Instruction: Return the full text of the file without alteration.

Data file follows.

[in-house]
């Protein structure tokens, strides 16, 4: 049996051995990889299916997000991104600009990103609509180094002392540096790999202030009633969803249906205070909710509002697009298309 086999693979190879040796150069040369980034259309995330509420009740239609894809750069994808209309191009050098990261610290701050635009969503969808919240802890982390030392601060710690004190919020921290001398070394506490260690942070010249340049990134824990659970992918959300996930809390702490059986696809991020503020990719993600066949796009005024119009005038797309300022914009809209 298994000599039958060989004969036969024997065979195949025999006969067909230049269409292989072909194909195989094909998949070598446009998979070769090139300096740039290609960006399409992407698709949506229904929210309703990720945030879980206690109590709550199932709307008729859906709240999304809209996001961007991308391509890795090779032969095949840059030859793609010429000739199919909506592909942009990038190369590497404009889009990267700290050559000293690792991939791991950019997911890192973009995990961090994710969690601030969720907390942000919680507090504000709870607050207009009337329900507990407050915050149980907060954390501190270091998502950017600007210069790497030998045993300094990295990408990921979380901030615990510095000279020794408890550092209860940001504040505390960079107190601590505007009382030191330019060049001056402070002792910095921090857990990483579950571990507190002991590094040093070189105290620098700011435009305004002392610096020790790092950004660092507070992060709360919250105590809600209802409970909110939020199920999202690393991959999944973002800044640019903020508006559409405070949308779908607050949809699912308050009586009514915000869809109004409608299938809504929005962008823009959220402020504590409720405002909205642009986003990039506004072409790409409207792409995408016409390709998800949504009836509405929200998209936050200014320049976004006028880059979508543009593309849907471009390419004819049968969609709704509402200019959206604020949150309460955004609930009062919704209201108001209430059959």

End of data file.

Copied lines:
[in-house]
């Protein structure tokens, strides 16, 4: 049996051995990889299916997000991104600009990103609509180094002392540096790999202030009633969803249906205070909710509002697009298309 086999693979190879040796150069040369980034259309995330509420009740239609894809750069994808209309191009050098990261610290701050635009969503969808919240802890982390030392601060710690004190919020921290001398070394506490260690942070010249340049990134824990659970992918959300996930809390702490059986696809991020503020990719993600066949796009005024119009005038797309300022914009809209 298994000599039958060989004969036969024997065979195949025999006969067909230049269409292989072909194909195989094909998949070598446009998979070769090139300096740039290609960006399409992407698709949506229904929210309703990720945030879980206690109590709550199932709307008729859906709240999304809209996001961007991308391509890795090779032969095949840059030859793609010429000739199919909506592909942009990038190369590497404009889009990267700290050559000293690792991939791991950019997911890192973009995990961090994710969690601030969720907390942000919680507090504000709870607050207009009337329900507990407050915050149980907060954390501190270091998502950017600007210069790497030998045993300094990295990408990921979380901030615990510095000279020794408890550092209860940001504040505390960079107190601590505007009382030191330019060049001056402070002792910095921090857990990483579950571990507190002991590094040093070189105290620098700011435009305004002392610096020790790092950004660092507070992060709360919250105590809600209802409970909110939020199920999202690393991959999944973002800044640019903020508006559409405070949308779908607050949809699912308050009586009514915000869809109004409608299938809504929005962008823009959220402020504590409720405002909205642009986003990039506004072409790409409207792409995408016409390709998800949504009836509405929200998209936050200014320049976004006028880059979508543009593309849907471009390419004819049968969609709704509402200019959206604020949150309460955004609930009062919704209201108001209430059959």